DC Round-Up Comics Released 7/29/15

DC roundup3

Look, there are a lot of comics out there. Too many. We can never hope to have in-depth conversations about all of them. But, we sure can round up some of the more noteworthy titles we didn’t get around to from the week. Today, Michael, Spencer and Patrick discuss Batgirl 42, Gotham By Midnight Annual 1, Lobo Annual 1 and The Flash Annual 4.

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Michael: Have you ever noticed how the fifth Wednesday of a month always brings an odd grab bag of titles from DC? It’s typically full of books that are behind schedule and trying to catch up and the occasional Annual issue. So I guess it’s no surprise that this week’s DC offering is full of five Annuals in total. Let’s cover a few of them, shall we?

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The Flash 36

Alternating Currents: The Flash 36, Drew and SpencerToday, Drew and Spencer are discussing The Flash 36, originally released November 26th, 2014.

Drew: There’s a lot of weirdness we accept in our comics — radioactive spider-bites, a dude who dresses up like a bat to scare bad guys, even dudes who dress up like birds to support the dude who dresses up like a bat to scare bad guys — but we tend to think of the morality as fairly straightforward. Oftentimes it is — Superman fights for good, Dr. Doom fights for bad — but the weirdness can also raise some bizarre moral questions. Is time-travel inherently immoral? Exactly how icky is the prospect of a body-snatched romantic relationship? Somehow, writers Robert Venditti and Van Jensen manage to find the overlap between these inherently comic-booky ideas in The Flash 36. Continue reading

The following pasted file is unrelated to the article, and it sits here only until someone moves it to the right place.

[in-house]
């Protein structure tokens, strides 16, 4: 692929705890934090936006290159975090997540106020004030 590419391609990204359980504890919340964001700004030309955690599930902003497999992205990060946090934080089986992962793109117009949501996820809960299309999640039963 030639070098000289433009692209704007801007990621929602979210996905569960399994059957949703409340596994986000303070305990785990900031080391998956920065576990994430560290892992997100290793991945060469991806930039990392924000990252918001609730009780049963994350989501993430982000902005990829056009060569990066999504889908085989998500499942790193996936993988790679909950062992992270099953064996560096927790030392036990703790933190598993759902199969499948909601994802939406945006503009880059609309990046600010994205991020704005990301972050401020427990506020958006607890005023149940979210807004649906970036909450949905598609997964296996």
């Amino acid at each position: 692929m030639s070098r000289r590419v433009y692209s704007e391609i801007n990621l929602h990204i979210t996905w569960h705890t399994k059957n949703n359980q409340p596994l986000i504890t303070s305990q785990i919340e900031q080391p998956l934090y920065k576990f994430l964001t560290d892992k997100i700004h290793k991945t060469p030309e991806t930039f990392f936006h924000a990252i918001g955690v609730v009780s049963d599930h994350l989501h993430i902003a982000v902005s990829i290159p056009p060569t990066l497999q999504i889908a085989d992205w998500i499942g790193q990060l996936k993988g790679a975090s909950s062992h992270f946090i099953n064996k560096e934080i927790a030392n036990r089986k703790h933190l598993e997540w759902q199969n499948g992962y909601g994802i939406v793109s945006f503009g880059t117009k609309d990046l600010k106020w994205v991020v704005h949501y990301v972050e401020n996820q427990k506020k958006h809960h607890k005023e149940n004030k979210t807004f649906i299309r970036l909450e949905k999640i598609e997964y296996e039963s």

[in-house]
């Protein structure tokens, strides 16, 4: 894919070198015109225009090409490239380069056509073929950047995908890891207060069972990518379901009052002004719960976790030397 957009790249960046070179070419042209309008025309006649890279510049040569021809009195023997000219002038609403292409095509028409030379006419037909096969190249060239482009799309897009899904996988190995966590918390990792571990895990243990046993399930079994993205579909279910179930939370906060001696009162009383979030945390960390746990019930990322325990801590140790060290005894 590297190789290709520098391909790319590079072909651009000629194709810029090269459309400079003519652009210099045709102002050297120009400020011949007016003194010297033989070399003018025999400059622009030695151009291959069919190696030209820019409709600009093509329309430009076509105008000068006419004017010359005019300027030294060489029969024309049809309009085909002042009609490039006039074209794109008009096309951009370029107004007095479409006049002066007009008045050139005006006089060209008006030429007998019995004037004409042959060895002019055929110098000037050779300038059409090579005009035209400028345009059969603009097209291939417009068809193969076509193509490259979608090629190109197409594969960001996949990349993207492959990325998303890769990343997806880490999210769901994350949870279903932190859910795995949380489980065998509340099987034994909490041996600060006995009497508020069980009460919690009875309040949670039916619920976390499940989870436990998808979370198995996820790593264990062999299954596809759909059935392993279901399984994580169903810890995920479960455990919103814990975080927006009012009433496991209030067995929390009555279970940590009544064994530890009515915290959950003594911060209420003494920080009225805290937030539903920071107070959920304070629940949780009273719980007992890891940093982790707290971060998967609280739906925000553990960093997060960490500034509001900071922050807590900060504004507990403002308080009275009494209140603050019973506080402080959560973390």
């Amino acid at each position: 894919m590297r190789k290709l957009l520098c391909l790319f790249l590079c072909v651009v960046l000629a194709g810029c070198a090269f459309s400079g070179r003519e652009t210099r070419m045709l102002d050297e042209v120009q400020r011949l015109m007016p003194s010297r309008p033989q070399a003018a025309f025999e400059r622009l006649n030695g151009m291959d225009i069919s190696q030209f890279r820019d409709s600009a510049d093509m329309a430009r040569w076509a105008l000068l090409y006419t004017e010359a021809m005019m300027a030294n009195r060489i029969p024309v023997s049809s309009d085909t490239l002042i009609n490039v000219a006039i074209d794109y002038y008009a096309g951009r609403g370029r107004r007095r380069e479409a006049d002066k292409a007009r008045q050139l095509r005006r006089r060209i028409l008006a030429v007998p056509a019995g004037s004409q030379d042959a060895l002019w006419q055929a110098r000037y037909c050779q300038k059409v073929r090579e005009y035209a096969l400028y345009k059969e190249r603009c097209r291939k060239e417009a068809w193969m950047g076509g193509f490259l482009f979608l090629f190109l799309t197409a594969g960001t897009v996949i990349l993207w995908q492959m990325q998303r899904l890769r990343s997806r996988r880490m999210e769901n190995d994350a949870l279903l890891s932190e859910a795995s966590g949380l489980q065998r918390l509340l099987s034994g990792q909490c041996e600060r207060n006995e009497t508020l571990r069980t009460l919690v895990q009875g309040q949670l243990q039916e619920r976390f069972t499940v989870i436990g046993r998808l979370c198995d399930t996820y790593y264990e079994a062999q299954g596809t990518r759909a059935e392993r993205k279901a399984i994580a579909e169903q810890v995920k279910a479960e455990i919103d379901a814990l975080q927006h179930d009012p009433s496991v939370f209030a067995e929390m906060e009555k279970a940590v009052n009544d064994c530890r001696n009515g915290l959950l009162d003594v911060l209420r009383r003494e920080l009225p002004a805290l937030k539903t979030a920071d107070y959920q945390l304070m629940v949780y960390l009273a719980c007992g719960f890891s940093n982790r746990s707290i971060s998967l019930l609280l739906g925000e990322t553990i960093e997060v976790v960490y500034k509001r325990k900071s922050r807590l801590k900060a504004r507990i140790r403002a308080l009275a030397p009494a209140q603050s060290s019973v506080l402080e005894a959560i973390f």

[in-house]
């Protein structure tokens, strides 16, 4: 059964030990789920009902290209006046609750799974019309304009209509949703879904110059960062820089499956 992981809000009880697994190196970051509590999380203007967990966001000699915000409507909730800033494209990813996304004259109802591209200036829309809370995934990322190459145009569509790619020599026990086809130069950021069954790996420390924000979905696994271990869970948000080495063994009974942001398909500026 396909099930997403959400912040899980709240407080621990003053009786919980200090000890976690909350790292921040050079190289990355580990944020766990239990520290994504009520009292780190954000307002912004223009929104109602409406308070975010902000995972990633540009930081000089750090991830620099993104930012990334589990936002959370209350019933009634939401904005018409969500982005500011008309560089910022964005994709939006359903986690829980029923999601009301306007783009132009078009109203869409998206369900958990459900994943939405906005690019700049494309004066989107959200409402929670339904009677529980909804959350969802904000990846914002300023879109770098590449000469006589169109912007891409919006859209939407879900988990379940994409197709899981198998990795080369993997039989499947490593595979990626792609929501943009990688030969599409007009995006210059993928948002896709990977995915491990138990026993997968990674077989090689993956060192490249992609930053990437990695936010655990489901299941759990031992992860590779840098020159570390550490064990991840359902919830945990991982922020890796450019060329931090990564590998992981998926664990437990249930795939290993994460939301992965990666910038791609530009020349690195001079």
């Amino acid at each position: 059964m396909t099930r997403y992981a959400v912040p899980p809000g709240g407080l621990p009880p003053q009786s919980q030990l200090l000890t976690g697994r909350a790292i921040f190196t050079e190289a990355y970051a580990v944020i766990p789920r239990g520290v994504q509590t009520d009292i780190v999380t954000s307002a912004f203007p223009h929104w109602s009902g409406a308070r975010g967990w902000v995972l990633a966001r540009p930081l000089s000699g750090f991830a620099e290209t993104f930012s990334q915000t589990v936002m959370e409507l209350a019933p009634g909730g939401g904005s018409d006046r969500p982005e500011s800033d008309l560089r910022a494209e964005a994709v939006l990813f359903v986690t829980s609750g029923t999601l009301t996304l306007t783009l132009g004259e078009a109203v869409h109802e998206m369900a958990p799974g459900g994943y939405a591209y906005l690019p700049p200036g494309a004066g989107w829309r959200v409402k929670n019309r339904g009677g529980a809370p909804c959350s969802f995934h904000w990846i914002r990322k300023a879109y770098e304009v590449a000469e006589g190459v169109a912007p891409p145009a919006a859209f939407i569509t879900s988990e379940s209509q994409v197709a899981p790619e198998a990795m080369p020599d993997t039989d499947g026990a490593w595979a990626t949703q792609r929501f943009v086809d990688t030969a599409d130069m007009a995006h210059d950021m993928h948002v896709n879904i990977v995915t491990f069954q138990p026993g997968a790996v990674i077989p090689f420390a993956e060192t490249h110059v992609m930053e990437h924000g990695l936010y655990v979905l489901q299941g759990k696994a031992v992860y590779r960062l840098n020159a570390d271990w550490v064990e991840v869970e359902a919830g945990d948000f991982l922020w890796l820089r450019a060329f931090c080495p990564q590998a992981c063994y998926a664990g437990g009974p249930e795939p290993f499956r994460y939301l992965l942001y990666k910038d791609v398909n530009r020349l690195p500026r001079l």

The Flash 32

flash 32Today, Spencer and Drew are discussing The Flash 32, originally released June 25th, 2014.

Spencer: Speedsters aren’t generally known for their patience. Before the reboot, one of Wally West’s best known qualities was his impatience, and Impulse was the ADHD poster-child; over at Marvel, Quicksilver’s attitude problem canonically comes from the frustration he deals with daily when he’s forced to interact with people who move so much slower than him. My point is, Barry Allen’s methodical, patient lifestyle is the complete antithesis to most speedsters — to use a comparison this issue makes itself, Wally is a basketball fan while Barry’s a baseball fan. The more I read this issue, the more I realize that Barry is the kind of guy who genuinely enjoys slowing down because it means he gets to spend time with the people he loves. It’s what grants him more patience than other speedsters, but it’s also aggravating his greatest flaw; Barry cares so much that he’s trying to be everywhere at once, help everybody at once. It’s an impossible task even for the fastest man alive, and in the process Barry may just be driving away the people who make it worthwhile to slow down in the first place.

Oh, and he may also be tearing apart the space-time continuum. Oops. Continue reading